Over the past several decades, medical and social advances have led to dramatic increases in life expectancy of individuals with developmental disabilities. While disparities remain, the average lifespan for the majority of individuals with developmental disabilities is comparable to that of the general population. Very little research has explored the aging experiences of older adults with autism spectrum disorders and their families.

Facing Greater Barriers

As individuals with developmental disabilities age they seek to maintain their health and functioning, maintain active engagement with life through friendships, contribute to society, and meaningfully participate in community life. However, they often face greater barriers than the general population, including limited access to quality health care and fewer financial resources. Until very recently, concepts of healthy aging and health promotion have not been applied to individuals living with disabilities. However, over the past decade greater emphasis has been placed on reducing preventable secondary conditions, improving training of health professionals in disability, and addressing health disparities. In addition, greater emphasis has been placed on supporting individuals with developmental disabilities to make later life decisions.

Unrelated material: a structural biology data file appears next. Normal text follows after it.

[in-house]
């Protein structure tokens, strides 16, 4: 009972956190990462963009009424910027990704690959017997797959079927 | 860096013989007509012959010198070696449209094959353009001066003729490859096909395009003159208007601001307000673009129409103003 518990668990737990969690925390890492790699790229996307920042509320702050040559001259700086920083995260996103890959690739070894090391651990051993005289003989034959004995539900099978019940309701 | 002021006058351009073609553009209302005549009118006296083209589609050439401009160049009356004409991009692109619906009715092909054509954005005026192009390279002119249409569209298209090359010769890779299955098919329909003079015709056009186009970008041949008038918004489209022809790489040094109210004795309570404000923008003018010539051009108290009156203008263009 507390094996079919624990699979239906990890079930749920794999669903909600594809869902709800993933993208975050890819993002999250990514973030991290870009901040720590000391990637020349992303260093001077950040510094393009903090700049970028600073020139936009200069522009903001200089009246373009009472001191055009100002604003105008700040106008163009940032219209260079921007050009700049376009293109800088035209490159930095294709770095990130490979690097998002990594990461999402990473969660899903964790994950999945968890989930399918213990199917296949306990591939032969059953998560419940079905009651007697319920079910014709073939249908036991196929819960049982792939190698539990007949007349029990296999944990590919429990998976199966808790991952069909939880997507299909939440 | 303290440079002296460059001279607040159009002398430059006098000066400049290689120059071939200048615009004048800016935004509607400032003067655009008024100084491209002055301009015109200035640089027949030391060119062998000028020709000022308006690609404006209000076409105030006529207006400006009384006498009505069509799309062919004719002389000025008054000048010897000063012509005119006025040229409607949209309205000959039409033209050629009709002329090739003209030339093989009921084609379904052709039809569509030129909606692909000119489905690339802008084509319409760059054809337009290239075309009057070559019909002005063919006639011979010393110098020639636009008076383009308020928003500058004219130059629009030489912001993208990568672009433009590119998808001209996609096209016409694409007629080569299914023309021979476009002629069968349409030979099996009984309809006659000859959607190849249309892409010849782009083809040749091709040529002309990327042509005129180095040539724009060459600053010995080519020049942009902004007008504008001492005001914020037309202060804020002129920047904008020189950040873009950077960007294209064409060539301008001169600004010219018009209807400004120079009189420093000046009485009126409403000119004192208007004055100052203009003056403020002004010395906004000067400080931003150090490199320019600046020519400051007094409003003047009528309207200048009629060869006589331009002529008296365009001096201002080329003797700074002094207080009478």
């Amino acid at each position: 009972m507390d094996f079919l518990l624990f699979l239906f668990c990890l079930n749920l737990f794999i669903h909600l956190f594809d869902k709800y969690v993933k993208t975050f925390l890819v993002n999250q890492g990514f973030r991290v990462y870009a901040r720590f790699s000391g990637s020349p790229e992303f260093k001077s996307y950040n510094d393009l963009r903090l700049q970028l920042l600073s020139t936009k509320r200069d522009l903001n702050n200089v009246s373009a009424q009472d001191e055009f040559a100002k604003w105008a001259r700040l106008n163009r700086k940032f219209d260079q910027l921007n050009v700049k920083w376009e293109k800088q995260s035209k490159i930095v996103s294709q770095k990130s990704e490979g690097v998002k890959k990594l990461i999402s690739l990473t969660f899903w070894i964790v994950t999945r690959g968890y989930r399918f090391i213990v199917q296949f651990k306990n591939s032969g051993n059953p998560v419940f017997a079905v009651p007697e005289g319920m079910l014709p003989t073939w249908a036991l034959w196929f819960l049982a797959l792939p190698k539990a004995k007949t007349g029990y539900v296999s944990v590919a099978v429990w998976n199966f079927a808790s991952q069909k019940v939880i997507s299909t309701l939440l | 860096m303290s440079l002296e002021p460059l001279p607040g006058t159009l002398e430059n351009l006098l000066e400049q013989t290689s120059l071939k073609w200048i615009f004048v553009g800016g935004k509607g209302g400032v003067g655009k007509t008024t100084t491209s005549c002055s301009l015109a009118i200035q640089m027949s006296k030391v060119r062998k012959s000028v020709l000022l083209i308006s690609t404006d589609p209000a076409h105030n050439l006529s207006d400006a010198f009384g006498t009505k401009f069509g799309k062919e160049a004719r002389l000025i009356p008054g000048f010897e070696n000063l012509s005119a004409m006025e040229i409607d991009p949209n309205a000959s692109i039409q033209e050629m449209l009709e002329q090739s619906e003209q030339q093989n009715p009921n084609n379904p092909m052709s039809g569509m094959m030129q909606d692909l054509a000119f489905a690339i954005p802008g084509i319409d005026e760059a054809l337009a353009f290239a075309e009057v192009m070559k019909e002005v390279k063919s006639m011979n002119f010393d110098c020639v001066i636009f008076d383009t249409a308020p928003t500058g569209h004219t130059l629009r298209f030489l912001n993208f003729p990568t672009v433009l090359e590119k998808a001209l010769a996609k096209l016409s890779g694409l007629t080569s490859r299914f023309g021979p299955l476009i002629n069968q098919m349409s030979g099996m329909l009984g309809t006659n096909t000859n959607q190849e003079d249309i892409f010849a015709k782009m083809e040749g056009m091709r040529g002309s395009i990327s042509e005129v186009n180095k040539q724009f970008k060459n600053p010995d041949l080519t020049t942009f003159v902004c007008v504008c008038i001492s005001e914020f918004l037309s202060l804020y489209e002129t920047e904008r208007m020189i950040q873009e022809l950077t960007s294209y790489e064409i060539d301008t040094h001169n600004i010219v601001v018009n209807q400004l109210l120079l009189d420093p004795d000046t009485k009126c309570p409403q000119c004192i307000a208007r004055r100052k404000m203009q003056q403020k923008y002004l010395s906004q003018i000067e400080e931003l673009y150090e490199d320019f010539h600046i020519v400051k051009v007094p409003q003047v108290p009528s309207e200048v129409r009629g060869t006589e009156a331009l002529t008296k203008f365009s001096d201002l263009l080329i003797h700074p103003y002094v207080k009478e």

Over 75 percent of adults with developmental disabilities live at home with family. There is a growing population of aging caregivers of adults with developmental disabilities, in part due to an aging population, increased lifespan, and extensive waiting lists for residential services. Latest estimates indicate that there are over 716,200 older caregivers (60-plus years of age) providing care to adult relatives with developmental disabilities. Older caregivers face many challenges, including their own age-related functional declines and significant stress concerning what will happen to their relatives when they can no longer provide care or pass away. It is often siblings that play essential roles in such transitions. Needs exist for assistance with future planning to address such issues as legal/financial, residential, and social needs.

Date posted: March 29, 2011. Content created by The National Council on Aging. Last updated: March 21, 2018.

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